Barrenjoey Road by Neil Mercer and Ruby Jones

Reviewed by Rod McLary

Please note that the name of the sexual assault victim mentioned below is a pseudonym provided by the authors.

In late evening on 24 June 1978, eighteen-year-old Trudie Adams left the Newport Surf Club after a dance to go home.  She walked about one hundred metres to Barrenjoey Road and hitched a ride – a common practice in those days – and was never seen again.

On 26 June 1978, Trudie was reported to the police as a missing person.  That same day, ‘Wireless Message 31’ was written by the police on a telex machine.  It contained one crucial mistake which ‘would reverberate down the decades’ [19] – the mistake which had such serious consequences for the subsequent investigations was a reference to ‘a green Kombi van’ [19].

In the Prologue to this engrossing and chilling account of sexual assaults, drug-running, kidnapping and killings, the authors refer to two earlier sexual assaults in the same area some years previously.  On 2 March 1971, a British tourist reported to the police that she had been brutally sexually assaulted.  The police concluded their report with these words ‘because of the doubtful nature of the report she [the complainant] was advised to return to her home’ [2].  Undeterred and determined to take the matter further, the complainant returned to the police station later the same day but received a similar response.  The detectives again noted ‘the complaint could be considered one of a very doubtful nature’ [2].

Five nights later, a fourteen-year-old girl reported that she and a friend had been abducted and raped.

These two assaults marked the beginning of a period of thirty-five years during which there were at least two murders and 14 reported sexual assaults [and presumably more unreported ones] – and none of these was ever solved.  The authors have claimed that this is ‘one of the greatest investigative failures in the history of the NSW Police’ [5].  The articulated purpose of Barrenjoey Road is to attempt to explain how this could have happened.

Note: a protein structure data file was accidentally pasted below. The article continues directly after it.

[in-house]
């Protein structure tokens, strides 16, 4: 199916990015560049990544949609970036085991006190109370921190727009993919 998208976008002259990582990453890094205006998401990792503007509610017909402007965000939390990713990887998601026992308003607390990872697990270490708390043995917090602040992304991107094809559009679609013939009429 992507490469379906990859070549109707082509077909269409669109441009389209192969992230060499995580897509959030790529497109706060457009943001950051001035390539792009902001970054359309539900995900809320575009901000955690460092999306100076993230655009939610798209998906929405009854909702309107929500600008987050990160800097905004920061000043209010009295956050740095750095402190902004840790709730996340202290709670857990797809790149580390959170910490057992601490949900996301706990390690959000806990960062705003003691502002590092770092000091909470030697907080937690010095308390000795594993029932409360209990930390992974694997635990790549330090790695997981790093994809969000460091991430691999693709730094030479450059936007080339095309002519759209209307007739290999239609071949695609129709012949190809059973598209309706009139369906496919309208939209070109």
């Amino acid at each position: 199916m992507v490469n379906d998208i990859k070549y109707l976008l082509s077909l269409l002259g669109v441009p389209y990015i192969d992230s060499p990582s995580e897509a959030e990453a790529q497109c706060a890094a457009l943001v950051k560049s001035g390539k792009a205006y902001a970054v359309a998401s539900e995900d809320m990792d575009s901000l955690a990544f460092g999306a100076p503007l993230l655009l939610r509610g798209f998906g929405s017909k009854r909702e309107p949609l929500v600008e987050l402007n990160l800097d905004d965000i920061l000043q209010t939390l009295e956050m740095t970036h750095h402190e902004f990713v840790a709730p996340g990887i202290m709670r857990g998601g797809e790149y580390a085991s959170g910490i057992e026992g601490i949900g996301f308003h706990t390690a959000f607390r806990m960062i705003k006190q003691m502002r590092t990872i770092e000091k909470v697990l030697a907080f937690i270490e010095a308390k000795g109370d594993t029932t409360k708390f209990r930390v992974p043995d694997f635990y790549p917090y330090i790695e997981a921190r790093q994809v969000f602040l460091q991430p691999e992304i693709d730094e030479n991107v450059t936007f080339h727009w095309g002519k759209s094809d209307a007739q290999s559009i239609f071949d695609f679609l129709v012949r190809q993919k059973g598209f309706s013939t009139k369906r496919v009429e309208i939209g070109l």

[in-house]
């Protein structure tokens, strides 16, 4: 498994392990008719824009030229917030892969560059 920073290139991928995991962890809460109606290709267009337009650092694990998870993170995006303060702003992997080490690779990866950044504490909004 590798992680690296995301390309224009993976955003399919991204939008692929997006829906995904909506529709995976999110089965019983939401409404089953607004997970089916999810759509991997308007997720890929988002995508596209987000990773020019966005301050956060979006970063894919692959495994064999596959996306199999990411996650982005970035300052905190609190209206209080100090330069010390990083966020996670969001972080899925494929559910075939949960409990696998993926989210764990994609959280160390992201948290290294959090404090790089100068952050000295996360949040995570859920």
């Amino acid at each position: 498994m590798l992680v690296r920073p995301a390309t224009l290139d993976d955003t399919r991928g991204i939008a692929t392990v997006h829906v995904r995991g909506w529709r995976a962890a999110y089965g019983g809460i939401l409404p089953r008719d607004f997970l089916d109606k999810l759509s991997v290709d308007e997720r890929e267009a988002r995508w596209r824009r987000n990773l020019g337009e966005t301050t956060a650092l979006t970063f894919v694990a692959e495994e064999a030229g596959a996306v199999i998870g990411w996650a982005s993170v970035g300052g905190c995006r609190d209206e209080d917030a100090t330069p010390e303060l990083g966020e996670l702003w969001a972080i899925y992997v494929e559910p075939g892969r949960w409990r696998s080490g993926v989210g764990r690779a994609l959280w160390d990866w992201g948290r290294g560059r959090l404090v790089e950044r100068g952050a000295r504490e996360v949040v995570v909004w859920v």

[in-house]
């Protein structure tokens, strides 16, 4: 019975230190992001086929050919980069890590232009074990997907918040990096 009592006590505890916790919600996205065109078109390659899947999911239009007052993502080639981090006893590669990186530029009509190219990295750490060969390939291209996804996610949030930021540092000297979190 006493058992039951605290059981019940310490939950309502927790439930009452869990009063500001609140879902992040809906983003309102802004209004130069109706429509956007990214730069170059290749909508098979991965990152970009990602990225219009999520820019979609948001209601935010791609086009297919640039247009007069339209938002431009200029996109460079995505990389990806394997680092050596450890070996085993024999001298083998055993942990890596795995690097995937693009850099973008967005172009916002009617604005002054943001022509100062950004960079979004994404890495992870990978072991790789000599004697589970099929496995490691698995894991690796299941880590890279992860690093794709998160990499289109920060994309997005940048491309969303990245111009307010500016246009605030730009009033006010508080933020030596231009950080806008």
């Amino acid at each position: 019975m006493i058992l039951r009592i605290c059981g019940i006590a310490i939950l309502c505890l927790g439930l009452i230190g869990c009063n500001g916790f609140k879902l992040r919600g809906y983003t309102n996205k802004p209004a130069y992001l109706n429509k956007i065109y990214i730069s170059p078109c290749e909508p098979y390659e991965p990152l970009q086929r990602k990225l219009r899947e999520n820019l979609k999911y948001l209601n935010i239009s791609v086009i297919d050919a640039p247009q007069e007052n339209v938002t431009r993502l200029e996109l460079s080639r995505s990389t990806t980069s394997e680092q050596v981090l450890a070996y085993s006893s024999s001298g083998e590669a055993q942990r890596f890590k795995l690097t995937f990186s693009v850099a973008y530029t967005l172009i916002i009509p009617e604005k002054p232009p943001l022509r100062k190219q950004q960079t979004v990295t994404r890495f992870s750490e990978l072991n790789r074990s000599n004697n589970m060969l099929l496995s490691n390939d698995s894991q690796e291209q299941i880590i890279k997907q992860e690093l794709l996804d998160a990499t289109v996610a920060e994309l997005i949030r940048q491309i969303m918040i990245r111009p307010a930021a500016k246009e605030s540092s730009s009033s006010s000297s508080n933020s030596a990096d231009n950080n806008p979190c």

As the police investigation into Trudie’s disappearance commenced, other young women [and one young man] came forward with similar complaints and provided further impetus to the embryonic investigation.  The modus operandi of the assailants was frighteningly similar as all had been abducted and raped within minutes of leaving licenced premises and attempting to hitchhike on Barrenjoey Road.  In each case, the abductors [there were two of them] had a gun and the victims threatened with death should they scream.  After the assaults, the victims were taken home in a bizarre demonstration by the assailants that they knew where the victims lived should they consider making a complaint.

In Part 2 of the book which examines a number of possible suspects, one name is mentioned more than the others – Neville Brian Tween – and is repeatedly mentioned through the remainder of the book.  Tween first came to the attention of the police when he was aged nine.  His subsequent criminal career spanned almost sixty years with close to 100 criminal charges – stealing, break and enter, possession of firearms and explosives, robbery, drugs, and, more relevantly, sexual assault.  Being suspected of one crime never precluded Tween from committing another.